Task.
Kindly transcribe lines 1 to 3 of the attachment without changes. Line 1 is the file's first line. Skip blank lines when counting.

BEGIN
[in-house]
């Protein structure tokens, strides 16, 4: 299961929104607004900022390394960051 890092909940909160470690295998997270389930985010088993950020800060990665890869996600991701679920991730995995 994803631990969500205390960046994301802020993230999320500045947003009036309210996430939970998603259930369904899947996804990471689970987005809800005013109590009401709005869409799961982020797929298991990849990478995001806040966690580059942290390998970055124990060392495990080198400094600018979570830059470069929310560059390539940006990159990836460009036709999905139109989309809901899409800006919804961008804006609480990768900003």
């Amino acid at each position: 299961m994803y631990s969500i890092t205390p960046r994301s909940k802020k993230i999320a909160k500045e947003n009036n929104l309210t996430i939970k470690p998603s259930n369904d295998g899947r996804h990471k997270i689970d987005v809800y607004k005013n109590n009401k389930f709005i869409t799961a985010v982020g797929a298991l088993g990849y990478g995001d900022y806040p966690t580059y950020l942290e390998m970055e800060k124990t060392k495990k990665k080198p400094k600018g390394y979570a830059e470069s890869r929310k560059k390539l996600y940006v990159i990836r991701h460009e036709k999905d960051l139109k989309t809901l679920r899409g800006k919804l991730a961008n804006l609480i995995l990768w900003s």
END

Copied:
[in-house]
């Protein structure tokens, strides 16, 4: 299961929104607004900022390394960051 890092909940909160470690295998997270389930985010088993950020800060990665890869996600991701679920991730995995 994803631990969500205390960046994301802020993230999320500045947003009036309210996430939970998603259930369904899947996804990471689970987005809800005013109590009401709005869409799961982020797929298991990849990478995001806040966690580059942290390998970055124990060392495990080198400094600018979570830059470069929310560059390539940006990159990836460009036709999905139109989309809901899409800006919804961008804006609480990768900003």
């Amino acid at each position: 299961m994803y631990s969500i890092t205390p960046r994301s909940k802020k993230i999320a909160k500045e947003n009036n929104l309210t996430i939970k470690p998603s259930n369904d295998g899947r996804h990471k997270i689970d987005v809800y607004k005013n109590n009401k389930f709005i869409t799961a985010v982020g797929a298991l088993g990849y990478g995001d900022y806040p966690t580059y950020l942290e390998m970055e800060k124990t060392k495990k990665k080198p400094k600018g390394y979570a830059e470069s890869r929310k560059k390539l996600y940006v990159i990836r991701h460009e036709k999905d960051l139109k989309t809901l679920r899409g800006k919804l991730a961008n804006l609480i995995l990768w900003s």